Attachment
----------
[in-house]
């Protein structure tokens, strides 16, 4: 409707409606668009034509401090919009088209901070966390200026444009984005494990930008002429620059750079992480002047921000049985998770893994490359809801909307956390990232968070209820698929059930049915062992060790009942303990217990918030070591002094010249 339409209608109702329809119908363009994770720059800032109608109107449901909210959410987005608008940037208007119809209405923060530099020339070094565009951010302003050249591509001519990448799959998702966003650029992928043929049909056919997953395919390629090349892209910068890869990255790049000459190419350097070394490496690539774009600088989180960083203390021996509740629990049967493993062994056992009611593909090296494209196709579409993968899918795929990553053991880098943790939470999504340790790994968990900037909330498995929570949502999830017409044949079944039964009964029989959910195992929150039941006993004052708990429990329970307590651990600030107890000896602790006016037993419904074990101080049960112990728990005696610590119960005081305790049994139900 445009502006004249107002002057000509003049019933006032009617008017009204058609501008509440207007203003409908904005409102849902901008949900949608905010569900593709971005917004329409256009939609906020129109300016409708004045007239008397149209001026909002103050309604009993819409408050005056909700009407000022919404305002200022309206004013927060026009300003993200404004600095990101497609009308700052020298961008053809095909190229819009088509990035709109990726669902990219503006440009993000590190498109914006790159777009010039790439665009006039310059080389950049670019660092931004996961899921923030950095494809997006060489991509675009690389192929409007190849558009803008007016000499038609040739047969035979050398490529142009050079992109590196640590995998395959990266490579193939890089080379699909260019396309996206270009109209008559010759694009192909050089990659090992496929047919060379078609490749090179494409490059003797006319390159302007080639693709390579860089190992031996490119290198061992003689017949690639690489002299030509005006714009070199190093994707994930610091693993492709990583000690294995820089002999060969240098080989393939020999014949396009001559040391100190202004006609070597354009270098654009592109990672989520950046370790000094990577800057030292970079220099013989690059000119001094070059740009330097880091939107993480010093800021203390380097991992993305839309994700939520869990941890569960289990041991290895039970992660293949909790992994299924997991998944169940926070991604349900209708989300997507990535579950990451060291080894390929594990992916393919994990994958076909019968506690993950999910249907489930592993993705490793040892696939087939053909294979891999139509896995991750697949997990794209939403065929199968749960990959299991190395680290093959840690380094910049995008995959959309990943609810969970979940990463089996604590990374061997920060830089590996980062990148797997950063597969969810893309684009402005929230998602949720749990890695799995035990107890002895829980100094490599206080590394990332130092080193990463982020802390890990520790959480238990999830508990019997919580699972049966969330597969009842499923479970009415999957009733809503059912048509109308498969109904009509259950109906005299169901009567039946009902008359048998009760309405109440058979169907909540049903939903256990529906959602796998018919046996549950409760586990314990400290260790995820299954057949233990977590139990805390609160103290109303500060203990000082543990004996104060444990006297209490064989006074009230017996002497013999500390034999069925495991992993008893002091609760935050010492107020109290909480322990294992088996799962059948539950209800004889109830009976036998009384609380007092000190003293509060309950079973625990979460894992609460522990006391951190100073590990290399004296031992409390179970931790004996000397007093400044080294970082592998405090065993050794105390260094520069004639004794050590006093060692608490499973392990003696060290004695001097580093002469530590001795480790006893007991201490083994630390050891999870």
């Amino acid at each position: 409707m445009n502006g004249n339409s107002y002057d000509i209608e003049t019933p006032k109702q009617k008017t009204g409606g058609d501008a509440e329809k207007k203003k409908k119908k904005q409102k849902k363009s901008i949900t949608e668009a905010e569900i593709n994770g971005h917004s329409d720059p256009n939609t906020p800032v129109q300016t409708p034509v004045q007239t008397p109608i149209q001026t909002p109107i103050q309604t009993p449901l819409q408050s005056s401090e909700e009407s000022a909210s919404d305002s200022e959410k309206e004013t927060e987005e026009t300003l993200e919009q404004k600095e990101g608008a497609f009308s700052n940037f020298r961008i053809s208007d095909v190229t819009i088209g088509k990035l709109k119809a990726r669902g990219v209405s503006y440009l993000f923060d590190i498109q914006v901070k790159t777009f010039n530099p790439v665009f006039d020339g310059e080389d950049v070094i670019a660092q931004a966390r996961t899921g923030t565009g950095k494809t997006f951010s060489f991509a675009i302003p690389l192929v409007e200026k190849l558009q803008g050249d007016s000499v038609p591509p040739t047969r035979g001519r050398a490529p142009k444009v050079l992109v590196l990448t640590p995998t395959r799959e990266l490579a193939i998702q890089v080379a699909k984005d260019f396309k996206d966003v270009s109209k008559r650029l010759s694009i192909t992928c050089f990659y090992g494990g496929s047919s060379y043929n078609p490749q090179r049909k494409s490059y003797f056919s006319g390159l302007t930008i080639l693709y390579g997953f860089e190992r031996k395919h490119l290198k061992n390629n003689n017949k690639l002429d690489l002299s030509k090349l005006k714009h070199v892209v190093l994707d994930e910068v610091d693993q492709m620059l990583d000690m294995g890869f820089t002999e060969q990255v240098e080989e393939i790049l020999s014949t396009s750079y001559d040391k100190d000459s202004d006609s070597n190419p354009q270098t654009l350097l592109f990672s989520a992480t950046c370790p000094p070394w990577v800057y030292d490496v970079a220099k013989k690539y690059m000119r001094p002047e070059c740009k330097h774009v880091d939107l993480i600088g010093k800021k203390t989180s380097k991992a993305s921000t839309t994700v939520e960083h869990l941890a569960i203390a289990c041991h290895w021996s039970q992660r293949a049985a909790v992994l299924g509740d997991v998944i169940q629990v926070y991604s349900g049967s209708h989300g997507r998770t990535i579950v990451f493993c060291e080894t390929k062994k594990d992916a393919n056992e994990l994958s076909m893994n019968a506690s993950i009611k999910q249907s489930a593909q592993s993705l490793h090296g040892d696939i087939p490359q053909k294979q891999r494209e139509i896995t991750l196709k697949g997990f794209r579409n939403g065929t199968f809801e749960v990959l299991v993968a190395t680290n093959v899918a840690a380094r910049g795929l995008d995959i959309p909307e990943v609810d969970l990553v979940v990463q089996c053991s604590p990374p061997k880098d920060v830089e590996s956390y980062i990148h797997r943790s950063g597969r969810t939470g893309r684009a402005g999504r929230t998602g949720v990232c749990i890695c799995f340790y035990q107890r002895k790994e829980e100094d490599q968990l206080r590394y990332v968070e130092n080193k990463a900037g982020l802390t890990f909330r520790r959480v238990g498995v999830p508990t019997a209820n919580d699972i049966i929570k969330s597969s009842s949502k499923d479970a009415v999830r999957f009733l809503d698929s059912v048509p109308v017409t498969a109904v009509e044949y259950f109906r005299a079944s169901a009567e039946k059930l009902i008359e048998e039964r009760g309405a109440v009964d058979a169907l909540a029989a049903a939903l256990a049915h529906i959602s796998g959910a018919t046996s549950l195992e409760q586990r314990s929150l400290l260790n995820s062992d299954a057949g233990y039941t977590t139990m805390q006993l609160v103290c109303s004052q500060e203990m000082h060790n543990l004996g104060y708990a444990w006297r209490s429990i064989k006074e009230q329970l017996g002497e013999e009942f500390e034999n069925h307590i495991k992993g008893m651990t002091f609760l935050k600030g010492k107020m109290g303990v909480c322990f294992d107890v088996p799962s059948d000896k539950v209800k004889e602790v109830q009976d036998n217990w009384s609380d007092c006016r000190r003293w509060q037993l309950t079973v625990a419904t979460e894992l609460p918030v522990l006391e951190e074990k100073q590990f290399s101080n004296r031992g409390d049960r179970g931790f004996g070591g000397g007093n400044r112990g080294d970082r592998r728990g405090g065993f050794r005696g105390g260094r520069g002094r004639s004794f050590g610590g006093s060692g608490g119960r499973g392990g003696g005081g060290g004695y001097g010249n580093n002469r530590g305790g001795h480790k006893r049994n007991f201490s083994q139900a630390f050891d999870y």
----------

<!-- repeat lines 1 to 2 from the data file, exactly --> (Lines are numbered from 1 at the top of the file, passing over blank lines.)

[in-house]
């Protein structure tokens, strides 16, 4: 409707409606668009034509401090919009088209901070966390200026444009984005494990930008002429620059750079992480002047921000049985998770893994490359809801909307956390990232968070209820698929059930049915062992060790009942303990217990918030070591002094010249 339409209608109702329809119908363009994770720059800032109608109107449901909210959410987005608008940037208007119809209405923060530099020339070094565009951010302003050249591509001519990448799959998702966003650029992928043929049909056919997953395919390629090349892209910068890869990255790049000459190419350097070394490496690539774009600088989180960083203390021996509740629990049967493993062994056992009611593909090296494209196709579409993968899918795929990553053991880098943790939470999504340790790994968990900037909330498995929570949502999830017409044949079944039964009964029989959910195992929150039941006993004052708990429990329970307590651990600030107890000896602790006016037993419904074990101080049960112990728990005696610590119960005081305790049994139900 445009502006004249107002002057000509003049019933006032009617008017009204058609501008509440207007203003409908904005409102849902901008949900949608905010569900593709971005917004329409256009939609906020129109300016409708004045007239008397149209001026909002103050309604009993819409408050005056909700009407000022919404305002200022309206004013927060026009300003993200404004600095990101497609009308700052020298961008053809095909190229819009088509990035709109990726669902990219503006440009993000590190498109914006790159777009010039790439665009006039310059080389950049670019660092931004996961899921923030950095494809997006060489991509675009690389192929409007190849558009803008007016000499038609040739047969035979050398490529142009050079992109590196640590995998395959990266490579193939890089080379699909260019396309996206270009109209008559010759694009192909050089990659090992496929047919060379078609490749090179494409490059003797006319390159302007080639693709390579860089190992031996490119290198061992003689017949690639690489002299030509005006714009070199190093994707994930610091693993492709990583000690294995820089002999060969240098080989393939020999014949396009001559040391100190202004006609070597354009270098654009592109990672989520950046370790000094990577800057030292970079220099013989690059000119001094070059740009330097880091939107993480010093800021203390380097991992993305839309994700939520869990941890569960289990041991290895039970992660293949909790992994299924997991998944169940926070991604349900209708989300997507990535579950990451060291080894390929594990992916393919994990994958076909019968506690993950999910249907489930592993993705490793040892696939087939053909294979891999139509896995991750697949997990794209939403065929199968749960990959299991190395680290093959840690380094910049995008995959959309990943609810969970979940990463089996604590990374061997920060830089590996980062990148797997950063597969969810893309684009402005929230998602949720749990890695799995035990107890002895829980100094490599206080590394990332130092080193990463982020802390890990520790959480238990999830508990019997919580699972049966969330597969009842499923479970009415999957009733809503059912048509109308498969109904009509259950109906005299169901009567039946009902008359048998009760309405109440058979169907909540049903939903256990529906959602796998018919046996549950409760586990314990400290260790995820299954057949233990977590139990805390609160103290109303500060203990000082543990004996104060444990006297209490064989006074009230017996002497013999500390034999069925495991992993008893002091609760935050010492107020109290909480322990294992088996799962059948539950209800004889109830009976036998009384609380007092000190003293509060309950079973625990979460894992609460522990006391951190100073590990290399004296031992409390179970931790004996000397007093400044080294970082592998405090065993050794105390260094520069004639004794050590006093060692608490499973392990003696060290004695001097580093002469530590001795480790006893007991201490083994630390050891999870």